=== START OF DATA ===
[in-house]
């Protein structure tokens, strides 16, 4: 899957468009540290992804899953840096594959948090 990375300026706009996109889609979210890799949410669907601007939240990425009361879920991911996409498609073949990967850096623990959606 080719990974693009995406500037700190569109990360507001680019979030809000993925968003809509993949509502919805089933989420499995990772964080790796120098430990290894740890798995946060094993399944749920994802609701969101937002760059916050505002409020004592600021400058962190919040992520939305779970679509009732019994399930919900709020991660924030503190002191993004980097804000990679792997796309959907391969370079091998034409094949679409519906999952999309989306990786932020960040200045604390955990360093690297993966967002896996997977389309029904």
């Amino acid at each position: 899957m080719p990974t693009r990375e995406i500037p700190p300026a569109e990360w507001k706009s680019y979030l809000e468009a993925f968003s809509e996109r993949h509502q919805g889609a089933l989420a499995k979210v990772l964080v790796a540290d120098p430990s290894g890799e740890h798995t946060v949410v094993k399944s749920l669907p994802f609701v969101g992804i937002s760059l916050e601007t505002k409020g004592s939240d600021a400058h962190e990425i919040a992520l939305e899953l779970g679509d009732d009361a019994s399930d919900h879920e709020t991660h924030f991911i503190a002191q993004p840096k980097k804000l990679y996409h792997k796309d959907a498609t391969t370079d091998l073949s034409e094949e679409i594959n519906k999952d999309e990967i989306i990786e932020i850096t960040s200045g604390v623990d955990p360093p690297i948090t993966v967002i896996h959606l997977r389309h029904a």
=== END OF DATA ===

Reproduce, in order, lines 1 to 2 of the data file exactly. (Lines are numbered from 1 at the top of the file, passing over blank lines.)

[in-house]
């Protein structure tokens, strides 16, 4: 899957468009540290992804899953840096594959948090 990375300026706009996109889609979210890799949410669907601007939240990425009361879920991911996409498609073949990967850096623990959606 080719990974693009995406500037700190569109990360507001680019979030809000993925968003809509993949509502919805089933989420499995990772964080790796120098430990290894740890798995946060094993399944749920994802609701969101937002760059916050505002409020004592600021400058962190919040992520939305779970679509009732019994399930919900709020991660924030503190002191993004980097804000990679792997796309959907391969370079091998034409094949679409519906999952999309989306990786932020960040200045604390955990360093690297993966967002896996997977389309029904």